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    Mothers attempting to balance parenthood and academics.

The Career Coach Is In: Pregnant as a PhD Student?
June 29, 2008 - 9:07pm

This week’s question is from a research university doctoral student, Ellen, and it is one I would like to throw out to others to share your experiences as well.

Here’s Ellen’s question:

I'm wondering if you think it's level-headed for Ph.D. students to get pregnant. I have just finished my coursework and I'm about to begin my dissertation, which will hopefully take me the standard two years to complete (if not less).

My husband is also a student, so we are not exactly what you would even consider "middle class." I've received conflicting advice on this idea so I'm just wondering what you think about motherhood and being a Ph.D. candidate.

Dear Ellen,

This is an important question, a common question, and a question that will have as many varying answers as the amount of people you ask. In other words, it depends. It truly depends — on you (your personality, multi-taking ability, health, family support, etc.), on your field (which I’m assuming is not humanities, as mine was, given you are planning a max of two years of dissertation writing!), on your department, advisor, university, the list goes on.

Some women have had positive experiences being pregnant and having children in graduate school, completing doctorates and landing jobs in the process; others have found it alienating and downright impossible. Just take a look at our anthology, Mama, PhD, and you will find several different perspectives there.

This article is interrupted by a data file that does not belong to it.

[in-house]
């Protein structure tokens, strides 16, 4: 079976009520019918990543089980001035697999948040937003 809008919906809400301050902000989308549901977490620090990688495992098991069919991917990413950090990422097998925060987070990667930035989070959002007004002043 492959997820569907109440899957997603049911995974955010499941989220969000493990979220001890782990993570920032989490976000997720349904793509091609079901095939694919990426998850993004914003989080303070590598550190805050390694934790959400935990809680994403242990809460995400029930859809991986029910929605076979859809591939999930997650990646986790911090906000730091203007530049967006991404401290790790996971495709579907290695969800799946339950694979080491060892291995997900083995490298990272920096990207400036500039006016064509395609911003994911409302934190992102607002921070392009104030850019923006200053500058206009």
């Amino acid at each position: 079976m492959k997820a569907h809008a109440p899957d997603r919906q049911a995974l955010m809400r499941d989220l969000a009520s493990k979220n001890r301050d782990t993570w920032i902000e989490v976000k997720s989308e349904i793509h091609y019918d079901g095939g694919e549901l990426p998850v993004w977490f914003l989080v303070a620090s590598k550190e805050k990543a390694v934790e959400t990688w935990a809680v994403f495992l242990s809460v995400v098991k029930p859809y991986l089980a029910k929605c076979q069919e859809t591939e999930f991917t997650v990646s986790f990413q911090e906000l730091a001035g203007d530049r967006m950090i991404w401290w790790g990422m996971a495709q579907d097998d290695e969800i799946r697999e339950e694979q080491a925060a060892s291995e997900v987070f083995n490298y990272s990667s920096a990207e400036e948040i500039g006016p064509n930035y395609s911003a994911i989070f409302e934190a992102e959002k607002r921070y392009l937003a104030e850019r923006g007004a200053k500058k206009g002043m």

From pregnancy complications to unsupportive colleagues or advisors to changes in personal priorities, some factors make pregnancy and graduate school seem like oil and water. And, yet, a supportive family and department, and a relatively easy pregnancy, can make the two blend like coffee and cream. It just depends.

The numbers we have, particularly from Mary An Mason and Marc Goulden’s series of “Do Babies Matter?” studies, are not incredibly encouraging — if you want to achieve tenure, that is. We know it is significantly less likely that women who have children within five years of getting their doctorate will achieve tenure, versus men who have children early in their careers (see Elrena and Caroline’s Intro in Mama, PhD for more on this). And, yet, there are women on the smaller end of those numbers and many (including a Mama, PhD contributor or two) insist that it will only get better for moms and moms-to-be if more are able to get through the system as they want to.

Since the 1960’s, according to researcher Barbara Lovitts, graduate students have an average of about 50% chance of finishing their programs — in some fields and for some populations the chances are greater than others. It’s tougher to finish in humanities, and for women and people of color. So, what do these numbers tell you for your situation? I’m not actually sure. I’m one who looks at all the research and then follows my gut.

So, to answer whether it is “level-headed” to get pregnant while a doctoral student is not a simple question. Of course, is it ever “level-headed” to give your body over to growing another human being while still attempting to function as you did before you were growing another human being? (I say this as I actually am growing another human being as I write this, very close to deadline, as a matter of fact.)

In short, I’m not sure “level-headed” is the optimal factor to base your decision on. Instead, I suggest considering what you most want, your true priorities, what you feel you may regret or not regret, your situation in your program and in your home. And then know that, whatever you decide, some things will be completely out of your hands.

I wish you the best in making the right decision for you. And I truly hope others will chime in with experiences to share with you. As we Mama, PhD contributors know well, it can help to share our stories and read others’ stories as we navigate the decisions of career and parenthood. Then, at the end of the day, we each must decide within ourselves the right course for us.

Wishing You Your Own Vision of Success,

Megan

 

 

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